Five English-born Irish-qualified players who could be future stars in green
Published 20/11/2015 | 14:38
Marcus Tabi’s defection from Ireland to the Auld Enemy highlights the lengths England are going to at underage level to snap up dual-nationality talent.
By parachuting the Arsenal prodigy into their starting team for the U-17 European Championship finals, the FAI might have thought it was enough to keep him onside but something changed in the ensuing months and it may have be down to the recruitment drive embarked upon by the English FA.
The case of Jack Grealish was a game-changer in the ongoing tug-of-war between England and Ireland for gems.
No longer is a youngster born in England be allowed pledge their international allegiance to another country unless all efforts are made to dissuade him from doing so.
England tried and failed twice to entice Grealish onboard in his teens and it was only after Martin O’Neill blew his chance of capping a talent gift-wrapped to him by U-21 manager Noel King that the blunder was seized upon to Ireland's detriment.
FIFA’s eligibility rules allow players to make one switch after they’ve played in a competitive match – usually a UEFA U-17, U-19 or U-21 qualifier – from a country.
All of the five English-born players listed below are still up for grabs having drifted between the rivals without shutting the door on their options as friendlies don’t count.
Here, we provide an update on the status of these in-demand players and rate their chances of one day being finally tied to the Boys in Green.
Anthony Scully (West Ham United):
Son to the former QPR, Crystal Palace and Manchester City player of the same name that represented Ireland up to U-21 level, Anthony is the standout player in this season’s Irish U-17 crop. Currently sidelined with a broken leg, England have made their interest known
Prospects of staying green: High.
Connor Ronan (Wolves):
Vastly-rated at Molineux, the 17-year-old has been in the bench for the first-team already this season. Having played for both England and Ireland in 2015, he is still free to switch.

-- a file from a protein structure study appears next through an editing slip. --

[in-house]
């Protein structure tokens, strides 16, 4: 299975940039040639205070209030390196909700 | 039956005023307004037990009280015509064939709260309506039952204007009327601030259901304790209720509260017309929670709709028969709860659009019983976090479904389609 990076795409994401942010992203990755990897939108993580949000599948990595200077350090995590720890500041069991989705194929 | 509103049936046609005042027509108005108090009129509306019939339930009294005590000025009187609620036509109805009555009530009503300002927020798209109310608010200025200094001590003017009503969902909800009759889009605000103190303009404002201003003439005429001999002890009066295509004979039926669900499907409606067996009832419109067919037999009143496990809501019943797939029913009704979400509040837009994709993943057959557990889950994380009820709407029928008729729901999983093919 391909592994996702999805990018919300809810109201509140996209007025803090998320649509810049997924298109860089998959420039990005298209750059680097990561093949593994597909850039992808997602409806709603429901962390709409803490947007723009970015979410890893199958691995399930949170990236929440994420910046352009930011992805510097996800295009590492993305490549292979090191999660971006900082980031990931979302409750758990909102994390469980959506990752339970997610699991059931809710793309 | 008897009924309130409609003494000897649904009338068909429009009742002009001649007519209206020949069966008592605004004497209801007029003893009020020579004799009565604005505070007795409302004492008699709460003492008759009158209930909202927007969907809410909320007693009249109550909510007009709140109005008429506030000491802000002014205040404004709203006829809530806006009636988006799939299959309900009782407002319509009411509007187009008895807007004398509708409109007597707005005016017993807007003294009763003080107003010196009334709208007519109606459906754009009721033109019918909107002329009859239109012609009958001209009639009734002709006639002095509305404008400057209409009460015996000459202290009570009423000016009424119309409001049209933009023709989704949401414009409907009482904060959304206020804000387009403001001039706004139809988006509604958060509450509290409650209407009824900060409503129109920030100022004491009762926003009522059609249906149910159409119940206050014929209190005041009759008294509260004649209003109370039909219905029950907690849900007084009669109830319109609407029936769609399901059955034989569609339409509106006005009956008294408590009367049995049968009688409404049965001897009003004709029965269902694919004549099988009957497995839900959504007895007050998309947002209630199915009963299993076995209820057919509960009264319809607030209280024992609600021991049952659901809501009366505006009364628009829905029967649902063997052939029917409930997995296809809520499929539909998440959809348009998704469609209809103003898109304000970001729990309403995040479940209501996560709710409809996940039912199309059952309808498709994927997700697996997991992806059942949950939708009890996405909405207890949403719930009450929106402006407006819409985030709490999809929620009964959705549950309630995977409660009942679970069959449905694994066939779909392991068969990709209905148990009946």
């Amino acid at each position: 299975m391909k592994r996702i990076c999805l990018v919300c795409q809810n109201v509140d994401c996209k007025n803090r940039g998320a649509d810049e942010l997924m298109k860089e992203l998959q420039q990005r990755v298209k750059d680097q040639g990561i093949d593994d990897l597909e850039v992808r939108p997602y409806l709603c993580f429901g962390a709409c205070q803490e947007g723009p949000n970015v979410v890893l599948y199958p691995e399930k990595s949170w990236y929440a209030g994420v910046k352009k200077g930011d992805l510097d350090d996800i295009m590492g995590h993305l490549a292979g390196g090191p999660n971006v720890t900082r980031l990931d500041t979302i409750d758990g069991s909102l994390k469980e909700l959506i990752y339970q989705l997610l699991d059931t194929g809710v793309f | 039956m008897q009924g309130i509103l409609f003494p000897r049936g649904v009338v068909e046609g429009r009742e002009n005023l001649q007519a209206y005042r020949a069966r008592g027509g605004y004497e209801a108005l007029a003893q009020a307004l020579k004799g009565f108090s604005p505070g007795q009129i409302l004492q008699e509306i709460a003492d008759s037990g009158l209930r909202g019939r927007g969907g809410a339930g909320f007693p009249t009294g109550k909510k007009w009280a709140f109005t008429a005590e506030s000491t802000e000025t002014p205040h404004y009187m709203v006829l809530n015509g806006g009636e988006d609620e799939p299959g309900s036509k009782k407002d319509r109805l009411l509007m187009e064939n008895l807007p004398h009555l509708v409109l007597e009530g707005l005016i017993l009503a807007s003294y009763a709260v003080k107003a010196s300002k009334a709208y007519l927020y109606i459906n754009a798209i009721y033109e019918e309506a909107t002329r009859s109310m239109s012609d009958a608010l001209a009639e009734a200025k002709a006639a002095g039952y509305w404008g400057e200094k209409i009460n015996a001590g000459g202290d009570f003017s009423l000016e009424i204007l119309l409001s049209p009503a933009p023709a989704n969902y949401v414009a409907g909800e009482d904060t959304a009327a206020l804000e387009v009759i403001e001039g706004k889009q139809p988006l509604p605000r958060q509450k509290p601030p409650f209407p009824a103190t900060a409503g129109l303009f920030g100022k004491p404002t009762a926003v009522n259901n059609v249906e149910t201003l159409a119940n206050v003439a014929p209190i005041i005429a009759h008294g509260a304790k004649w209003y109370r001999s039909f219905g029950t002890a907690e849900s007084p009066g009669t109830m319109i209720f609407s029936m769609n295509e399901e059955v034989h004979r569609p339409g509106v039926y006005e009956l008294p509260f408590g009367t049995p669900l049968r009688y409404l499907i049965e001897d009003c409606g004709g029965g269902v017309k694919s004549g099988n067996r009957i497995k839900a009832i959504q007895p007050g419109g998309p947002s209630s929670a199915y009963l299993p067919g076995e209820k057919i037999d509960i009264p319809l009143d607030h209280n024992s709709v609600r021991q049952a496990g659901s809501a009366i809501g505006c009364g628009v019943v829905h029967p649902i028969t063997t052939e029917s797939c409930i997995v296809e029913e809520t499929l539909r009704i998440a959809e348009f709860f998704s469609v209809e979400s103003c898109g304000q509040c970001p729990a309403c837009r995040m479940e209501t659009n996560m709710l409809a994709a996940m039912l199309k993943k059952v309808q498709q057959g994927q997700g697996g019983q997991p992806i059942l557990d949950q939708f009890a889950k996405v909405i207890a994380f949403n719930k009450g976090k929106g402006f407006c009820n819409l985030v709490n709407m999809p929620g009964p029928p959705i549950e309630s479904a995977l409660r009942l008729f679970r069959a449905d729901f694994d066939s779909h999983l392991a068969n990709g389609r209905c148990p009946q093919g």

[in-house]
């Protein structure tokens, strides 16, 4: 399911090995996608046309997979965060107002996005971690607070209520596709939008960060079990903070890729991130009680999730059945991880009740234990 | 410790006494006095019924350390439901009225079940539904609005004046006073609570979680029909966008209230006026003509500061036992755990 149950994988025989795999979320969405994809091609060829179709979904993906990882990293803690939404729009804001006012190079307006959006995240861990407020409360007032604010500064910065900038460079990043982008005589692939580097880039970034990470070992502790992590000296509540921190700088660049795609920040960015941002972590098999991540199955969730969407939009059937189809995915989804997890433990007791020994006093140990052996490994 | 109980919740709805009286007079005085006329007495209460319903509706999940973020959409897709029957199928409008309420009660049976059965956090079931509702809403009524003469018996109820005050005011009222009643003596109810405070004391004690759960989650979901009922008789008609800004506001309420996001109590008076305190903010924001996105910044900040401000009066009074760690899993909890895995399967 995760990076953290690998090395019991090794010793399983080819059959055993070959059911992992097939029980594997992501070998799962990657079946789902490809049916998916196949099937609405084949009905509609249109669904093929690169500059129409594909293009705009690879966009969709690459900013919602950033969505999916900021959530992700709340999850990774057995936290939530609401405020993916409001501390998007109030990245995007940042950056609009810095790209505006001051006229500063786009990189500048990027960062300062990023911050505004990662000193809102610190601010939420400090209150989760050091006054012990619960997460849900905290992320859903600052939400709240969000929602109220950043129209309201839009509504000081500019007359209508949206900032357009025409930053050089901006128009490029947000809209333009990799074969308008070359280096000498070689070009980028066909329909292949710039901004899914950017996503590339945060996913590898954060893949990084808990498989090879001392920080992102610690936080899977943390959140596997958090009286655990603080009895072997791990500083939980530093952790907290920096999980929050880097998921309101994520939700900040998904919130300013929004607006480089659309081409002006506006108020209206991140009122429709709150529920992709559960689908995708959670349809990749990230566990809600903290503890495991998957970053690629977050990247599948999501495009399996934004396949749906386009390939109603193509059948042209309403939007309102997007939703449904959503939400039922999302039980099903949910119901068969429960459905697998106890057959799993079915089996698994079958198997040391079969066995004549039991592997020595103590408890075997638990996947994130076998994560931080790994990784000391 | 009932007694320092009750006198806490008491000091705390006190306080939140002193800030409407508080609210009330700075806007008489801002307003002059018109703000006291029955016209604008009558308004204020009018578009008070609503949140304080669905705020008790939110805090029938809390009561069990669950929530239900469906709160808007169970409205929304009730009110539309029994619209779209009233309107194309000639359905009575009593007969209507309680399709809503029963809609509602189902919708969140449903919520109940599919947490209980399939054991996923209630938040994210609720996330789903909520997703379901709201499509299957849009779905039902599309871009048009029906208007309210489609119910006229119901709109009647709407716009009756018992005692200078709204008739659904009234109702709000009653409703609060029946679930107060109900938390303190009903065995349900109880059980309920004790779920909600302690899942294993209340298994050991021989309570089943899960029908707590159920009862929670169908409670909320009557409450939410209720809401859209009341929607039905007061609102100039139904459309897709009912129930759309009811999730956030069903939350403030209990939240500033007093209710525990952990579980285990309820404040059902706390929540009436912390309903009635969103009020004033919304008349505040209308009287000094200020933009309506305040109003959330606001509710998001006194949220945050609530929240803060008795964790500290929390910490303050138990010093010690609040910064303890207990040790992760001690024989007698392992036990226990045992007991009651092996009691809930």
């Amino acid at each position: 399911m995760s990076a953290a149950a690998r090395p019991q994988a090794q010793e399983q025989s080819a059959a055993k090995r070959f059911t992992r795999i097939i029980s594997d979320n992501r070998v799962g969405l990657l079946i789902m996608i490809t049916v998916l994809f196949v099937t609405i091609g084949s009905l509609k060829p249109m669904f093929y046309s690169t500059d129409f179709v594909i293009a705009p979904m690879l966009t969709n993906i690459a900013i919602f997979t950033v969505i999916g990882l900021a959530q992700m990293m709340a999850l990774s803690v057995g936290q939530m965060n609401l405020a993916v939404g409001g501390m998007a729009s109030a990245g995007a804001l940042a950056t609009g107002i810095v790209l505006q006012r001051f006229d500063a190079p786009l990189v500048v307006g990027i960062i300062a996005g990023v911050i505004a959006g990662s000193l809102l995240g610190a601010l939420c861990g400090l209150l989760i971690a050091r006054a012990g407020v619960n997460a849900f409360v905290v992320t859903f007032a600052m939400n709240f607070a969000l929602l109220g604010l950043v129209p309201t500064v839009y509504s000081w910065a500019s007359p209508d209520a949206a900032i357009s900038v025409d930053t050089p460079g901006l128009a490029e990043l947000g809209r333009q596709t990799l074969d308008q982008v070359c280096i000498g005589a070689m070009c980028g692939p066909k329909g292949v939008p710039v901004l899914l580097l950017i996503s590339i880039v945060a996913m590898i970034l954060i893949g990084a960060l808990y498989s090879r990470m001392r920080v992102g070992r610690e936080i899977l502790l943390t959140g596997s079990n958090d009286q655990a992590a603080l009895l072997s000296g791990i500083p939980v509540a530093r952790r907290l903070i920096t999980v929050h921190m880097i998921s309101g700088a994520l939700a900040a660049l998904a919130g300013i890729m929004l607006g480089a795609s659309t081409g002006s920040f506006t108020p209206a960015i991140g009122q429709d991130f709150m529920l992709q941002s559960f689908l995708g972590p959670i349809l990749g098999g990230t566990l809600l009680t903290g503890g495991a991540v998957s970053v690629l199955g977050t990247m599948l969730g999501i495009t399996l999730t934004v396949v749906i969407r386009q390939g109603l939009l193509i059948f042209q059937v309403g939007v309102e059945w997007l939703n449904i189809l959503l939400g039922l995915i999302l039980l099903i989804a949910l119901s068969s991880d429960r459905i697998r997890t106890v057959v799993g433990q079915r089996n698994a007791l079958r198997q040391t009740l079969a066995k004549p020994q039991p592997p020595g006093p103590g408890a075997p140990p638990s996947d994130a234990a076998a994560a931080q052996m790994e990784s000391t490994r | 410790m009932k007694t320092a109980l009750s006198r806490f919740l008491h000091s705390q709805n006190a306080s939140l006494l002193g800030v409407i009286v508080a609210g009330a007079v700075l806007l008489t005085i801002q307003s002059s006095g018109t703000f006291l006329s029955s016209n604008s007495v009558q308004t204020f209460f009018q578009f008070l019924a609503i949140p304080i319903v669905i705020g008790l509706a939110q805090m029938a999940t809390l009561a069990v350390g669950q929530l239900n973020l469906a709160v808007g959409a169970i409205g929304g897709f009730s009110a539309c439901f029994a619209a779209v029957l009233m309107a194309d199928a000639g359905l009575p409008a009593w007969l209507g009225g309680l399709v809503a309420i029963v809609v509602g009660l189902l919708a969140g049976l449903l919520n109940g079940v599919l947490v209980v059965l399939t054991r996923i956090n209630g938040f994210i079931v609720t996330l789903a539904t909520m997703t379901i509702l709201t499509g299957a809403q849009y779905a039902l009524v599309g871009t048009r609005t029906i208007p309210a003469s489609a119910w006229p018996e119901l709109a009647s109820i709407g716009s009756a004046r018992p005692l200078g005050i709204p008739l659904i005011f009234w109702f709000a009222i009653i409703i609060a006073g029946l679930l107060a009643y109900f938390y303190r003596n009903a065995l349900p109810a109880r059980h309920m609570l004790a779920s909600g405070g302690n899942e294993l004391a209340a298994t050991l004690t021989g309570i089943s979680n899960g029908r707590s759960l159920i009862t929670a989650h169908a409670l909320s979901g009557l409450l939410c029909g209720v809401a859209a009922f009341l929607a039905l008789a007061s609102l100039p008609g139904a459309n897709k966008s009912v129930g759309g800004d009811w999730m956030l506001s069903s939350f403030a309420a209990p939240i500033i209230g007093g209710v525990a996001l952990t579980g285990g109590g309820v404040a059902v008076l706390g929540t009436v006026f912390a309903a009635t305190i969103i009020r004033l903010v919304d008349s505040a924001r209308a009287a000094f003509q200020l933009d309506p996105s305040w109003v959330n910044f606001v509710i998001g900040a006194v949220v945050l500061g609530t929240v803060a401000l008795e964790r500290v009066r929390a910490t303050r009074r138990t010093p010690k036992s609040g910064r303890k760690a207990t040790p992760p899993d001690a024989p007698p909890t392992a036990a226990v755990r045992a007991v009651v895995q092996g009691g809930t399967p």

One can only hope that Ireland’s disappointing exit from the UEFA qualifiers this week at the preliminary stage for the first time since Paul Doolin took charge five years ago doesn’t adversely influence his future.
Prospects of staying green: Good.
Danny Crowley (Arsenal):
Arsenal’s €1m capture from Aston Villa has had Martin O’Neill taking an interest by phoning up to his father to outline his case.
The diminutive playmaker, whose goal for on-loan club Barnsley against Everton in August boosted his profile, is open to representing Ireland again but remains non-committal for now.
Prospects of staying green: Moderate.
Josh Cullen (West Ham United):
The rising star of the Irish underage ranks played for England previously but is now knocking on the door of the Ireland squad following a string of impressive displays for King's U-21s.
Cullen says he wants to honour his late Co Leitrim grandparents by staying loyal to Ireland. And a few more games for the Hammers first-team could make him a wildcard for the Euros.
Prospects of staying green: Good.
Patrick Bamford (Chelsea):
After just one outing for Ireland at U-18 level, the striker has since played all his international football for England without discounting the possibility of returning.
O’Neill has made moves towards recruiting Bamford without receiving positive noises and it seems career ambitions, rather than patriotism, are foremost in his selection criteria.
Prospects of returning to green: Gloomy.